A remarkable turnaround for this PGA golfer

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A remarkable turnaround for this PGA golfer

From Comcast SportsNet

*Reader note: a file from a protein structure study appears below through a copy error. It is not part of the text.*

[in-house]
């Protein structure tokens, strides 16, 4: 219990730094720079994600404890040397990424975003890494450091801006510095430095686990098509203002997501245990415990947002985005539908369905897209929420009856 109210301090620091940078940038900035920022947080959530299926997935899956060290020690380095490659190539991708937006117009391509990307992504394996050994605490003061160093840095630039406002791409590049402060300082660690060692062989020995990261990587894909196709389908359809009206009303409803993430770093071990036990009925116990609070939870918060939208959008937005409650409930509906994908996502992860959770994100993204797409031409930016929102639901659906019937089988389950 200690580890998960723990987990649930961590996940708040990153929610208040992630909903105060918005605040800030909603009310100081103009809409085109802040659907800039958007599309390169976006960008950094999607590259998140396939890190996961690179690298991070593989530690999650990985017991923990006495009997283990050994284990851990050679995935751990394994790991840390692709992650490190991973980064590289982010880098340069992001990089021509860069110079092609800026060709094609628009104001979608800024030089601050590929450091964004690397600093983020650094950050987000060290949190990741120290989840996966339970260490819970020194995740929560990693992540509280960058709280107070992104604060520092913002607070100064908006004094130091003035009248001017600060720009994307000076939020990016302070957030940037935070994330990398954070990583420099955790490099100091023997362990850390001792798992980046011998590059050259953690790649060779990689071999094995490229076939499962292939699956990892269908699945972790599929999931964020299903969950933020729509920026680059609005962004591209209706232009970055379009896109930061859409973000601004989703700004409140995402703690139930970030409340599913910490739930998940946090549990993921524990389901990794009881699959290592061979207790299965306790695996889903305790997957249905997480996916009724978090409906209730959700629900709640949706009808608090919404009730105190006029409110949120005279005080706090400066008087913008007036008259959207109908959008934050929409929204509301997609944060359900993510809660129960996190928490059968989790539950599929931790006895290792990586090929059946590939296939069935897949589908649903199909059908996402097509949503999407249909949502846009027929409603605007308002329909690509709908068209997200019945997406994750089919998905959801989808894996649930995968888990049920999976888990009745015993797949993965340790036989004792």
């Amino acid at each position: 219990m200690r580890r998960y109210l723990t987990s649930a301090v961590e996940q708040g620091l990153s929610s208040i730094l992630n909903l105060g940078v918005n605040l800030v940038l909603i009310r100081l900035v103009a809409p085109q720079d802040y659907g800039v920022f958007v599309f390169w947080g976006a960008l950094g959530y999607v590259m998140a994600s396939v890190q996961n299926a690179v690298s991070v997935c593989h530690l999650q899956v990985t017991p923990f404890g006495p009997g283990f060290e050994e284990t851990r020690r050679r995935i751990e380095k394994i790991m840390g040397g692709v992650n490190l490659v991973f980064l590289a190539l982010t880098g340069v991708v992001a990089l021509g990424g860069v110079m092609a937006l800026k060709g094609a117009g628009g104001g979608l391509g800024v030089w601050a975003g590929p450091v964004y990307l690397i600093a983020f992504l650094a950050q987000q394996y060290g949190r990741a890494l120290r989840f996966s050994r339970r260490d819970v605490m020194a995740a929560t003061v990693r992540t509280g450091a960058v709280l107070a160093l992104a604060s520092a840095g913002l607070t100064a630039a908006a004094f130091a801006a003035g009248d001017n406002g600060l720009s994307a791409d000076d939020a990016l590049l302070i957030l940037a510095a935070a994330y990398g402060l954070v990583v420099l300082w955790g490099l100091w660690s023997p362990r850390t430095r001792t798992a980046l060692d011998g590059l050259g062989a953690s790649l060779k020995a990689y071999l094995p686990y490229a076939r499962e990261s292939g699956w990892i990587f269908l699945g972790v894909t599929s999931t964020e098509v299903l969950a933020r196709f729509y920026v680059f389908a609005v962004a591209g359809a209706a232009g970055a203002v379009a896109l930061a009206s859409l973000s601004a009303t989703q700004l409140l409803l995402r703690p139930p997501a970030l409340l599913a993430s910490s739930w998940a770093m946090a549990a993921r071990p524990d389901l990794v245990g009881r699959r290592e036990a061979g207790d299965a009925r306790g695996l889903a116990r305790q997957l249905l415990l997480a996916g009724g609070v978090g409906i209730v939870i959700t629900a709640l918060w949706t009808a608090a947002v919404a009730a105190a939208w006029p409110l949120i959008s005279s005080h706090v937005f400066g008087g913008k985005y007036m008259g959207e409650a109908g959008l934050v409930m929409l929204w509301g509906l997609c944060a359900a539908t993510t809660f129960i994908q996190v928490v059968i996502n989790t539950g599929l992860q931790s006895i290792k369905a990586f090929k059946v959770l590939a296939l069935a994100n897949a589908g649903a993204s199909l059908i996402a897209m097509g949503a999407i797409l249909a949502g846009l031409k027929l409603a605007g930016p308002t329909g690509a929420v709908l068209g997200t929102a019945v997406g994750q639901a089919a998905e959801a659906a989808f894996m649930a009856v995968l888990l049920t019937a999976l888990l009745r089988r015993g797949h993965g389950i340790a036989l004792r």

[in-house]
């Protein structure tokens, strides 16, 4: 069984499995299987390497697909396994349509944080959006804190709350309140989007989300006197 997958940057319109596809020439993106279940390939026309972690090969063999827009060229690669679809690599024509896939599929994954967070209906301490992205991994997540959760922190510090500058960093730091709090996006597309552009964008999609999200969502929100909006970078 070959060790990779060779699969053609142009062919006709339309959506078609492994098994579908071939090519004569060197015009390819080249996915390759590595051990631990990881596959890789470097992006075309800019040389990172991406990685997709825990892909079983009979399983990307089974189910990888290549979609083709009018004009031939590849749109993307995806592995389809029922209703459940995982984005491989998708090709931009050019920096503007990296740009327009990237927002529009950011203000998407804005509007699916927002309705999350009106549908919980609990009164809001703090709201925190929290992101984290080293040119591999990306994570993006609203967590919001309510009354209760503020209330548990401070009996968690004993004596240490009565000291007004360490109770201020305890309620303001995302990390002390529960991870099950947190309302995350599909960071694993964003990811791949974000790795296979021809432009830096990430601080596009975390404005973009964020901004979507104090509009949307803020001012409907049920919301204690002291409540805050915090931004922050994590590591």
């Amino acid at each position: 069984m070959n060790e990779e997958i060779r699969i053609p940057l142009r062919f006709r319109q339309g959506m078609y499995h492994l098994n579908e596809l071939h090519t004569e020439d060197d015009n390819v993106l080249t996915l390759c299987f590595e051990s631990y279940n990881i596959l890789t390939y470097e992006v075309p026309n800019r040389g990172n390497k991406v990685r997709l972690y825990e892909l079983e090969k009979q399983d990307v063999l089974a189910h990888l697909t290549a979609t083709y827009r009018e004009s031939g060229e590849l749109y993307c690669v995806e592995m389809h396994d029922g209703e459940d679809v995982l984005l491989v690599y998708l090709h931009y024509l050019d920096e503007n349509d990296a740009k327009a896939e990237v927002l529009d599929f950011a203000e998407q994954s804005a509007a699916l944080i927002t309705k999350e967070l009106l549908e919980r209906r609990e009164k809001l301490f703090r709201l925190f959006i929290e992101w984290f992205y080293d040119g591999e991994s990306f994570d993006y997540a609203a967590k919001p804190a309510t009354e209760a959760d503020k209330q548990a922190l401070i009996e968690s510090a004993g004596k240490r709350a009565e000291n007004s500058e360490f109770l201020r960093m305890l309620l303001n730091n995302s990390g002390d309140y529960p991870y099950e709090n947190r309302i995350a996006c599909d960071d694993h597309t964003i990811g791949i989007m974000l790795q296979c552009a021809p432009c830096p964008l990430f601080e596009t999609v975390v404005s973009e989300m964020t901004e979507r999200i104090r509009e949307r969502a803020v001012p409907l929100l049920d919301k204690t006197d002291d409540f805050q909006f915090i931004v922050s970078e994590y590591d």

SCOTTSDALE, Ariz. (AP) -- For the second straight week, a PGA Tour event ended with Kyle Stanley in tears. This time, they were tears of joy. Taking advantage of Spencer Levin's final-round meltdown, Stanley rebounded from a devastating loss at Torrey Pines to win the Phoenix Open on Sunday, overcoming an eight-stroke deficit in a comeback as unlikely as his collapse a week ago. "You go from a very low point to a high point," Stanley said. "I'm not sure I expected to maybe recover this quickly. ... I think the biggest challenge was seeing if I could put last week behind me. I think I did." Stanley closed with a bogey-free 6-under 65, holing a 4-foot par putt on the par-4 18th to finish at 15-under 269 -- a stroke ahead of playing partner Ben Crane and two ahead of Levin. Levin, six strokes ahead entering the round and seven in front after one hole, shot a 75. "It just wasn't my day, obviously," Levin said. "But I gave it away, simple as that. You have a six-shot lead and lose, you gave it away. My hat's off to Kyle. He played a great round. He went and got it. But if you've got a six-shot lead and don't win, then I think it's on the player with the lead, for sure." When asked about Levin, Stanley echoed what Torrey Pines winner Brandt Snedeker said about Stanley a week ago. "I really feel for him, experiencing that," Stanley said. "You don't want to wish that upon anybody. He's a very good player, way too good of a player to not bounce back or recover." At Torrey Pines, Stanley led by seven shots early in the final round, and still had a four-shot lead as he stood on the tee at the par-5 18th. But his third shot had too much spin and didn't get high enough on the green, spinning down the slope and into the water. He three-putted from 45 feet, then lost to Snedeker on the second playoff hole when his 5-foot par putt caught the right edge of the cup. "I'm never going to forget that," Stanley said. "But I think it makes this one a lot sweeter, just being able to bounce back. I'm kind of at a loss for words. I'm very grateful for the support I've gotten. It's unbelievable. Unbelievable turnaround." The 24-year-old former Clemson player from Gig Harbor, Wash., earned 1,098,000 for his first PGA Tour title. One of the tour's longest hitters at only 5-foot-11 and 165 pounds, Stanley birdied the par-5 13th and par-4 14th to take a one-stroke lead at 15 under. On No. 13, he powered a 376-yard drive through the desert area to set up the tying two-putt birdie. "Got a really good break there. Not quite sure how that ball ended up where it did," Stanley said. "We only hit 9-iron in there." On 14, he hit a 325-yard drive down the middle and holed a 12-footer to take lead. "Kind of a chip wedge in there," he said. Levin, winless on the PGA Tour, birdied the 14th to regain a share of the lead, but followed with a double-bogey 7 on the par-5 15th. "I wasn't doing trying to do anything different," Levin said "It had to be my mind. You get weird thoughts creeping in here and there. At least, I do. I think it was more my mind than my swing. Just kind of just wanting it a little too much." On 15, Levin's drive bounced off the cart path on the right and ended up against a cactus in the desert area. He took an awkward stance near the cactus and got the ball back into the second cut just off the fairway with a hockey-style slap with his driver. He emerged with jumping cholla stuck in his shirt and pants, then hit his third shot in the water short and right of the green. "I pushed it a little bit, but I guess I didn't hit enough club," Levin said. "I thought 4-iron would go over the green and 5-iron didn't carry." Stanley parred the final three holes, hitting a difficult recovery shot to 20 feet from an awkward angle under cactus to the right of the green on the short par-4 17th. "It's not a shot you really ever practice," Stanley said. "I had pitching wedge out, Brett (Waldman, his caddie) gave me the sand wedge. Just shut the face and tried to play a little bit of a hook, and it came off perfect." Playing two groups ahead of Levin, Stanley birdied five of the first 11 holes to get to 13 under, and within three strokes of the faltering leader. Levin birdied No. 3 to reach 18 under, but bogeyed Nos. 4 and 6 and dropped two more strokes on 11 and 12 to let Stanley into the mix. Stanley, though, wasn't fully aware where he stood. "I didn't pay much attention to the leaderboards until maybe four or five holes left," Stanley said. "Once I made a couple birdies there on the back nine, I figured I was maybe getting close. But I didn't really think about it too much today. "I made the mistake of thinking about it probably all of the final round last week. So, this week, I just kind of tried to just let it happen." DIVOTS: Crane shot a 66. ... Phil Mickelson tied for 26th at 6 under after a 73. "I just couldn't quite get it going," the former Arizona State star said. ... The crowd was announced at 58,447, bringing the seven-day total to 518,262. A tournament-record 173,210 watched play Saturday.